Logo Assembly Logo Hemicycle

Impact of the Covid-19 pandemic on children’s rights

Resolution 2385 (2021)

Parliamentary Assembly
Assembly debate on 22 June 2021 (18th sitting) (see Doc. 15311, report of the Committee on Social Affairs, Health and Sustainable Development, rapporteur: Baroness Doreen Massey). Text adopted by the Assembly on 22 June 2021 (18th sitting).See also Recommendation 2206 (2021).
1. The Parliamentary Assembly is deeply concerned about the devastating impact of the Covid-19 pandemic on children (any person under the age of 18), who have faced family bereavement, isolation, the spread of poverty and reduced access to public services (including health, education and social protection). Children’s physical and mental health, as well as equal opportunities for learning and development, have been affected. Violence against children has increased, including domestic and sexual violence. The impact of the pandemic in poorer countries has raised serious concerns with respect to child and infant mortality, child labour, child marriage and child trafficking. The current generation of children, which is sometimes referred to as “Generation Covid”, will face the consequences of this public health crisis for many years to come unless adequate measures are taken.
2. The Assembly is convinced that, to improve the situation of children, parents and other carers need to be supported first and foremost, so that they, in turn, can help children. Children themselves also need to be listened to. The pandemic has exacerbated pre-existing problems with respect to social exclusion, inequality and inadequate social protection systems. In many countries, the downsizing of public services over the past decades has resulted in a situation where resources are so thinly stretched that there is hardly any margin to meet the growing need for support created by the pandemic. Building robust public services for children and their families, ensuring that these services are well co-ordinated and that they will not fall short in the face of major risk situations, should be a priority in post-pandemic recovery strategies. Child poverty must be tackled with determination.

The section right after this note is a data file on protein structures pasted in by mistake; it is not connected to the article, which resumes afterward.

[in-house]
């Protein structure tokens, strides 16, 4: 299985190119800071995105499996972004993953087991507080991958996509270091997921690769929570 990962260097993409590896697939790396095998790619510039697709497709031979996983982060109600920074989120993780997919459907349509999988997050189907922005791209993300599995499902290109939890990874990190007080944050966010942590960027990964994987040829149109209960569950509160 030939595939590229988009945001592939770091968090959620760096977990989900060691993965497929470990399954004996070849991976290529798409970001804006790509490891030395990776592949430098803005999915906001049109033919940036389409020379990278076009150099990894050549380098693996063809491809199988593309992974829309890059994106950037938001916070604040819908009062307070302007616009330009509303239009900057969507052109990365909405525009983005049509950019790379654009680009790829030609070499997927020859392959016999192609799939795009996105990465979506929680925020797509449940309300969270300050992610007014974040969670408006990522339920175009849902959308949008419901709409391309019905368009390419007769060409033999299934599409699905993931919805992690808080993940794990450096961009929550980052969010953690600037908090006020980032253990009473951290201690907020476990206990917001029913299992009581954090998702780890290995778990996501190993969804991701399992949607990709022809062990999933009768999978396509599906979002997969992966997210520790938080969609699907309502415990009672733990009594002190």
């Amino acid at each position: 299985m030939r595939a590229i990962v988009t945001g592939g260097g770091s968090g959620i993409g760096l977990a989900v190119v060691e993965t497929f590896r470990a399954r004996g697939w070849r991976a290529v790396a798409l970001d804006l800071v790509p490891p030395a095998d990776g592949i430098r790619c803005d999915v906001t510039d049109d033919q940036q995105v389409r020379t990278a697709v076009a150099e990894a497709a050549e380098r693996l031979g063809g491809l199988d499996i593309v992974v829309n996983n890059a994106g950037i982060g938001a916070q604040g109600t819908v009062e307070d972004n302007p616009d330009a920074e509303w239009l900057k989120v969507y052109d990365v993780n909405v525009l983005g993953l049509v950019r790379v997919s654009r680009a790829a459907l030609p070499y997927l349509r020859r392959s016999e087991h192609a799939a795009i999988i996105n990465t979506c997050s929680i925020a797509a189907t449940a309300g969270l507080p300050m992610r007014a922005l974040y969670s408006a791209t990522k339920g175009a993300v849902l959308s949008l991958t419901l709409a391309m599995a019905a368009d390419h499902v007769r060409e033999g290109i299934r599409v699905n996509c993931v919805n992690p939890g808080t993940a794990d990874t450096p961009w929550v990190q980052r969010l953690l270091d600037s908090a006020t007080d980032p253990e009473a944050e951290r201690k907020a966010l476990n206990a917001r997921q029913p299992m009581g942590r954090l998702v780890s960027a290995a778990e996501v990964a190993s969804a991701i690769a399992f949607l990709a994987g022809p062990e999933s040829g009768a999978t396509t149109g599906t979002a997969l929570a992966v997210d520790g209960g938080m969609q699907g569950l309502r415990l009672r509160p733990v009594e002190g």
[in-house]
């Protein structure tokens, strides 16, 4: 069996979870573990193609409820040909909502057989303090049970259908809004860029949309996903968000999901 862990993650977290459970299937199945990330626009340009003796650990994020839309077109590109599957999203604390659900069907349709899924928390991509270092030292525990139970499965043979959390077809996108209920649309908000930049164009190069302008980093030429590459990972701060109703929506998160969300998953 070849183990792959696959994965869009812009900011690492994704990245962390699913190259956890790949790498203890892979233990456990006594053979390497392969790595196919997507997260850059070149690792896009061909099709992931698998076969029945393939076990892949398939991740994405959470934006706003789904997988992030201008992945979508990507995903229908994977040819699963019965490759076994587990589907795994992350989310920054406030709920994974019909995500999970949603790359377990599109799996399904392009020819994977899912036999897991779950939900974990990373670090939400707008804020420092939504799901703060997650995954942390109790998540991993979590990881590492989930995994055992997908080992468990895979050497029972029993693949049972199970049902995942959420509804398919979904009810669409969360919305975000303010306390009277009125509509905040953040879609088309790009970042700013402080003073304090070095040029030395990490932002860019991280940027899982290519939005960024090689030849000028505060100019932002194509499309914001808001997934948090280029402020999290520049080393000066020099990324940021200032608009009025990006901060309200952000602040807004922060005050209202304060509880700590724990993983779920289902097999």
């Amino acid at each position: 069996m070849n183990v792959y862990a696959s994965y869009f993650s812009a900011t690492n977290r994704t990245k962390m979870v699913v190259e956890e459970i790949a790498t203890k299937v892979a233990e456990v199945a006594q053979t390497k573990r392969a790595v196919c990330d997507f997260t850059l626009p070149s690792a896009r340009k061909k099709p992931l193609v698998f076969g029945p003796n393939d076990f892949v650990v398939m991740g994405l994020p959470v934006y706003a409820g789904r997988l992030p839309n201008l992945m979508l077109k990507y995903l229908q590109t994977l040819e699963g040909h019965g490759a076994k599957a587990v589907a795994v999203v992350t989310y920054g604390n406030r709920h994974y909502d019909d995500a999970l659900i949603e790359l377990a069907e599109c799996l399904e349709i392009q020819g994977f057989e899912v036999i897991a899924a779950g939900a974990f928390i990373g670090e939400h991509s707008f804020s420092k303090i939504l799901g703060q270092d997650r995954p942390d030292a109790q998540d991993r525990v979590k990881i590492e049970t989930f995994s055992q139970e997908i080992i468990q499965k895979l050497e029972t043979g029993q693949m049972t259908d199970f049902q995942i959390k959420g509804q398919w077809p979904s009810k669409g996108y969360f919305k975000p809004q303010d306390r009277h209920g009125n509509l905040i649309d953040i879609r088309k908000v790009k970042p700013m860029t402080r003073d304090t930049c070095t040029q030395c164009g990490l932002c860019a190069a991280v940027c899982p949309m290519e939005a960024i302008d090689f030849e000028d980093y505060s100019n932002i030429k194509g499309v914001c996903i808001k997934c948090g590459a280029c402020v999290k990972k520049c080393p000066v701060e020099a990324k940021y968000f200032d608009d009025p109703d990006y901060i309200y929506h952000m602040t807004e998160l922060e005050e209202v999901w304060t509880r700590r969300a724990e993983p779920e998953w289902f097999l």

3. The gravity of the impact of the Covid-19 pandemic on children’s rights varies considerably between and within countries, with the poorest groups in society and lower-income countries being affected the most. Solidarity should be the guiding principle for addressing this public health crisis and its consequences. It is only by meeting the basic needs of all children, ensuring children’s safety and supporting families that we can achieve high levels of well-being and prosperity in our societies.
4. The Council of Europe member States should take urgent action to address the impact of the pandemic on the rights of the child and to ensure that all children are protected in accordance with existing international standards, including the United Nations Convention on the Rights of the Child and the relevant Council of Europe instruments, such as the European Convention on Human Rights (ETS No. 5), the European Social Charter (revised) (ETS No. 163), the Council of Europe Convention on Preventing and Combating Violence against Women and Domestic Violence (CETS No. 210, “Istanbul Convention”), the Council of Europe Convention on the Protection of Children against Sexual Exploitation and Sexual Abuse (CETS No. 201, “Lanzarote Convention”), the Convention for the Protection of Individuals with regard to Automatic Processing of Personal Data (ETS No. 108), the Convention on Cybercrime (ETS No. 185, “Budapest Convention”) and the Convention on Action against Trafficking in Human Beings (CETS No. 197).
5. The Assembly thus urges the member States of the Council of Europe to take the following measures:
5.1 with respect to building resilient social protection systems for children and their carers, to:
5.1.1 ensure a minimum level of income for parents and carers, regardless of their status and background, for example in the form of a basic income (sufficient to meet their needs); such income should be easily accessible and relevant information should be disseminated to the public;
5.1.2 ensure that relevant resources are made available on a sustainable basis to the public services dealing with children, including social protection, health and education services; ensure that professionals dealing with children receive an adequate salary, have a stable professional situation and opportunities for professional development;
5.1.3 pay special attention to children in vulnerable situations, including children living in poverty, children belonging to minorities, migrant and refugee children, children of labour migrants left behind in their countries of origin, children with disabilities, children with long-term or chronic illnesses, children deprived of liberty, children in care, young carers and street children;